Open Data

Cost-Effective Border Security with a High-Tech Fence

The President of the United States promised the American people that he will secure our Southern border by building a “wall”. I fully support President Trump and his efforts to secure the border, and agree that a wall (or fence) will reduce illegal border crossings into the United States, when combined with other high-tech systems. A wall (or fence) is necessary, as opposed to just high-tech systems alone, because high-tech systems won’t slow or stop an individual from entering the country, let alone a concerted, coordinated advance of multiple individuals, at multiple locations along the border, all at the same time. Only a physical barrier will “slow” such an attack, whereas high-tech systems alone would only “detect”.

As the Department of Homeland Security (DHS) and the President review various design proposals, they should seek to provide a secure border using the most cost-effective means available, to minimize the tax burden on the American people. This includes eventually minimizing the federal workforce (e.g. Border Patrol) as much as possible, while still ensuring a safe, secure border. Our security can be secured with lean, limited Government.

Instead of a tall, expensive “wall” built of brick/stone/concrete, etc., I propose that the border can be well secured using a “fence” made of stretch-metal welded to I-beams pounded into the ground. By welding the stretch-metal to the south side of the I-beams, there will be no projections, extensions or ledges which would make climbing the wall easier. It would be smooth stretch-metal, top to bottom. The stretch-metal fabric has very small openings/spaces so people cannot insert their fingers and climb, and will also provide Border Patrol agents with much needed visibility into Mexico, from their vehicles at ground level. Pounding I-beams directly into the ground (e.g., 30’ beam pounded 15’ into the ground) would provide a 15’ high wall, and save time and money. However, concrete will still be needed along the bottom edge of the stretch-metal, between the I-beams, and to provide additional support at select locations along the route (e.g., corners, etc.). The fence design would probably include aircraft cable (e.g., 5/8”) mounted through the I-beams at 30” or so above the ground, at select areas, to stop a vehicle trying to ram through the fence.

The fence solution would also include a combination of high-tech support systems such as high-definition color cameras, infrared cameras, and night-vision cameras (all with pan/tilt/zoom capability) mounted to the top of the fence (or on separate poles) along the entire fence/border; and high-speed drones also equipped with high-definition color, infrared, and night-vision cameras, as well as wireless connectivity to routers positioned along the top of the fence (and/or on separate poles). Fence cameras would provide overlapping video coverage of the area along the entire fence line, as well as into Mexico itself, 24x7x365. They would be connected to fiber optic cables, installed along the border route/patrol road, and would route real-time video to centralized Border Patrol dispatch centers. Additionally, as President Trump mentioned in a recent speech, perhaps solar panels could be mounted along the entire top of the fence structure, to power equipment, lights, speakers, etc. Perhaps excess power could be sold to electric companies to recoup taxpayer investment. Later, President Trump can get Mexico to pay the United States back, in some form or another.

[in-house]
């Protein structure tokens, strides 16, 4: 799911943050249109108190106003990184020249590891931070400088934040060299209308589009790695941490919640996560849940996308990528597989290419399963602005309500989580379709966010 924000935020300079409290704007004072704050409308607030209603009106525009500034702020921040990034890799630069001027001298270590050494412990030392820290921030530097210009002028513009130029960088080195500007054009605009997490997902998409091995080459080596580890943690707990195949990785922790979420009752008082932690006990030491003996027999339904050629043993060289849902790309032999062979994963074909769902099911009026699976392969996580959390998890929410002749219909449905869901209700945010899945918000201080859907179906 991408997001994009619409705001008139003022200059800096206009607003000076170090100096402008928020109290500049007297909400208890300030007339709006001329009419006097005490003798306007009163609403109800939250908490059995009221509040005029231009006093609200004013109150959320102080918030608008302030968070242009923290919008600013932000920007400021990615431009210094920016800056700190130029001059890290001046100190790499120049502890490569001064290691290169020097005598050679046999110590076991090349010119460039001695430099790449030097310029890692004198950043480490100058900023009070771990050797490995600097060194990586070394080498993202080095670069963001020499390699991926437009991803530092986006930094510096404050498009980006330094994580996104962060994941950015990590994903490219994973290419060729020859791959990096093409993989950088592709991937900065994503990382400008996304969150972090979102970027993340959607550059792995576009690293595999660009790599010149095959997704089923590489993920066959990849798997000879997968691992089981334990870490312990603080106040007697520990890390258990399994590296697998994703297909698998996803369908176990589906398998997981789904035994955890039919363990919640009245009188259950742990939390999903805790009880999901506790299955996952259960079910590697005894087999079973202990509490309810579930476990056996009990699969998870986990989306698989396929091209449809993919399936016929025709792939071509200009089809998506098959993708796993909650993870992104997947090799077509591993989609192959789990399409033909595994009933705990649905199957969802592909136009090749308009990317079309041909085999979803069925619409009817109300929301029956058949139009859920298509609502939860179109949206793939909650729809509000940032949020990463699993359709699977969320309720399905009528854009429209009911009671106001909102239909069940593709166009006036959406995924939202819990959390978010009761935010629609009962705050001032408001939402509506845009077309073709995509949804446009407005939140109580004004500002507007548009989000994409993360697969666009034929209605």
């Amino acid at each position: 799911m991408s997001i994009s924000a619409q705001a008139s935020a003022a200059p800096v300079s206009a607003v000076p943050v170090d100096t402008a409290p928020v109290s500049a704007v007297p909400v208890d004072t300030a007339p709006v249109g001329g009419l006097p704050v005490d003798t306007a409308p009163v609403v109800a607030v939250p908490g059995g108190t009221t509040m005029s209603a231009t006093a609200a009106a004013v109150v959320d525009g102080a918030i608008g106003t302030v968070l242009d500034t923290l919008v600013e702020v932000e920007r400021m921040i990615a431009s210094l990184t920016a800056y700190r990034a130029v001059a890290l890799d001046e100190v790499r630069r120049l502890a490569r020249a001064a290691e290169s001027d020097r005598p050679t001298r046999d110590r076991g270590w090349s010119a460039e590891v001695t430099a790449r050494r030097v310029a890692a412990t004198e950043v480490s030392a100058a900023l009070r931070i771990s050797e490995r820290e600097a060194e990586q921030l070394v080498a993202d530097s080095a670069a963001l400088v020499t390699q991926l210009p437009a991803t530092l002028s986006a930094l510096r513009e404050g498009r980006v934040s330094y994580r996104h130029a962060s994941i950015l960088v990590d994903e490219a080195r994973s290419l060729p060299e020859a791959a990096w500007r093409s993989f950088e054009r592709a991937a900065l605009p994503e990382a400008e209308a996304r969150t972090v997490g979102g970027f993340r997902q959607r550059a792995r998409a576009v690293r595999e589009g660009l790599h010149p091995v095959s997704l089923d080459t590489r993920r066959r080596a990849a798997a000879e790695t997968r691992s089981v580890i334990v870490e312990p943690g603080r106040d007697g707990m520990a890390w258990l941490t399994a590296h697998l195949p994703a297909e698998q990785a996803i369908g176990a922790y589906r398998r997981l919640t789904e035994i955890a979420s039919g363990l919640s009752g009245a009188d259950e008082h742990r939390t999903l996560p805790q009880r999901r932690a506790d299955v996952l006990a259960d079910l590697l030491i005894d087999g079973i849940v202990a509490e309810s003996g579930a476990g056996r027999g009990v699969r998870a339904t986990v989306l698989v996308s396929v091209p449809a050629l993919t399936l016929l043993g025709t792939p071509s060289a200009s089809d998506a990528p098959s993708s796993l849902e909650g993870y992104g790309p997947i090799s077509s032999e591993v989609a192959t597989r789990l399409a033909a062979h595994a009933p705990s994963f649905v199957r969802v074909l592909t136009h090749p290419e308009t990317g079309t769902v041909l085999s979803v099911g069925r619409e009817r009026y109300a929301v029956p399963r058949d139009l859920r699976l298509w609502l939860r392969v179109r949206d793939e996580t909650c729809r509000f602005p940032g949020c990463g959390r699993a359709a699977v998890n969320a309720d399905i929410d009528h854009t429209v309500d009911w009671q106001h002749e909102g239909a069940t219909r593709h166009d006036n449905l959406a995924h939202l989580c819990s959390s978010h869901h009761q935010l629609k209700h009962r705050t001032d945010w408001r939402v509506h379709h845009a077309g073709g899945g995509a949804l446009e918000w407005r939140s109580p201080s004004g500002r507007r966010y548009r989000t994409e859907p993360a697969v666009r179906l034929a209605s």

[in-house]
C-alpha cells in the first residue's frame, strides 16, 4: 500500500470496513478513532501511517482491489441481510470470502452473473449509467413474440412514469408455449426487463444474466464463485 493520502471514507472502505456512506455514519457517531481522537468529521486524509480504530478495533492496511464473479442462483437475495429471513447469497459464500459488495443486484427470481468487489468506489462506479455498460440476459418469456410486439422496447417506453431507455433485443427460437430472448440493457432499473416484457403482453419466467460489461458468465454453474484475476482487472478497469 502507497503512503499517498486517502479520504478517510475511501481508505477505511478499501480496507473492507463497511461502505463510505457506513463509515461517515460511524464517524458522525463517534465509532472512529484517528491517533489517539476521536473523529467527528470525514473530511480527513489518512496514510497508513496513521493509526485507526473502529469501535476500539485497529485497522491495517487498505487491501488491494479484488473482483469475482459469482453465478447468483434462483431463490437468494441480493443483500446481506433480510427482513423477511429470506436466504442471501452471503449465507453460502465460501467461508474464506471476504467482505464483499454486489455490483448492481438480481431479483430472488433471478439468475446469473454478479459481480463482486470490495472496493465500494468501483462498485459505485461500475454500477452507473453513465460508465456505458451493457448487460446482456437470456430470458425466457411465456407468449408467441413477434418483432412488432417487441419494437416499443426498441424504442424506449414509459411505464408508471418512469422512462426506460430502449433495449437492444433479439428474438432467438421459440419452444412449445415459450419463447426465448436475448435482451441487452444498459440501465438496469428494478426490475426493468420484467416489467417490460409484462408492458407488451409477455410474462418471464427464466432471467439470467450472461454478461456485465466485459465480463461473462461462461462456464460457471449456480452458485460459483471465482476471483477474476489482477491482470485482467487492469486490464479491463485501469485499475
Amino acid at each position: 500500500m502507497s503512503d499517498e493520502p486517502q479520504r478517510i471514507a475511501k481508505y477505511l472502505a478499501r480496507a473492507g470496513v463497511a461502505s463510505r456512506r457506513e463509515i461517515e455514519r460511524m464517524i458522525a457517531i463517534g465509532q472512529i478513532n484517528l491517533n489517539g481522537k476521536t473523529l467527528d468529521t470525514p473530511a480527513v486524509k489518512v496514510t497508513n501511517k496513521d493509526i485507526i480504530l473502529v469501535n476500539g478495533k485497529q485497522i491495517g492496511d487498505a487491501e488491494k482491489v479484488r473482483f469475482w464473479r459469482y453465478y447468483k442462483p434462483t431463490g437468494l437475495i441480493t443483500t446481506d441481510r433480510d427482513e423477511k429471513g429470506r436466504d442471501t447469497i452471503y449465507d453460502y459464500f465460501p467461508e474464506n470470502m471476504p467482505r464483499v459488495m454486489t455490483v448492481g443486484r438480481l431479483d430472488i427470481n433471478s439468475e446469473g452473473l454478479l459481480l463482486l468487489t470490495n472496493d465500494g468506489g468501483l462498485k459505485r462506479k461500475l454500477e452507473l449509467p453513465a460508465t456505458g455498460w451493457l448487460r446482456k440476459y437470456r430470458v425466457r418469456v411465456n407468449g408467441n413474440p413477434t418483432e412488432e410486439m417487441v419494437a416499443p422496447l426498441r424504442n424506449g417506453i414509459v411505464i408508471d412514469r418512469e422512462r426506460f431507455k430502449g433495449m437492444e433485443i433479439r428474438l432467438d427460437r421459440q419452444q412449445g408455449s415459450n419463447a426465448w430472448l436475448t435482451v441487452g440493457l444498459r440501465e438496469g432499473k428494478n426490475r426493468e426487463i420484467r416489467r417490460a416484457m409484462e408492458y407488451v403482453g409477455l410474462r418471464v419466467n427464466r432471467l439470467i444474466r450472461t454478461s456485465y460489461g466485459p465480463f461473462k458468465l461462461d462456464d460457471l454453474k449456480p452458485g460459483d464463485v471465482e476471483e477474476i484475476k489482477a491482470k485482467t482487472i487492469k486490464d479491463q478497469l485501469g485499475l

The above technology (or better) is surely being included in various designs for the “wall”. However, America does not need to spend the money for an expensive “wall”, when a “fence” made of stretch-metal welded to I-beams will do. As long as it is supported by technology and infrastructure as summarized above, no one would be able to get through the border, or even close to the border, without being detected. The physical barrier (fence) would slow entrance while drones would lock on the targets and track any movement. At the same time, Border Patrol agents would physically respond to the location and apprehend the offenders. Border Patrol agents would have video feeds from cameras and drones, directly to their in-vehicle laptop, to help guide them to each perpetrator.

The Department of Homeland Security could create a video illustrating how the system will work, put it on Government’s websites, as well as provide links to it on social media (e.g. Twitter, Facebook, U-Tube, etc.). People from all over the world would be able to see how easily the fence systems will be able to detect and track persons approaching the border, even in the dark. They would see how hard i(if not impossible) for the average person to breach this “high-tech fence” and enter the United States. Eventually, hardly anyone will attempt to cross the Southern border. If they do attempt it, the Government can publicize their apprehension and deportation on its website and social media, which will deter people even more.

Once the number of border crossings drops to a very low level, the workforce (Border Patrol) can be reduced accordingly, along with the associated costs to the taxpayer. Further the cost savings and revenue generated from excess electricity may allow the same type of stretch-metal/high tech installation along the Northern border, without too much additional cost. This will need to be addressed, because once the Southern border is secure, illegals and terrorists will seek to enter from other, less secure locations.



4 votes
7 up votes
3 down votes
Idea No. 135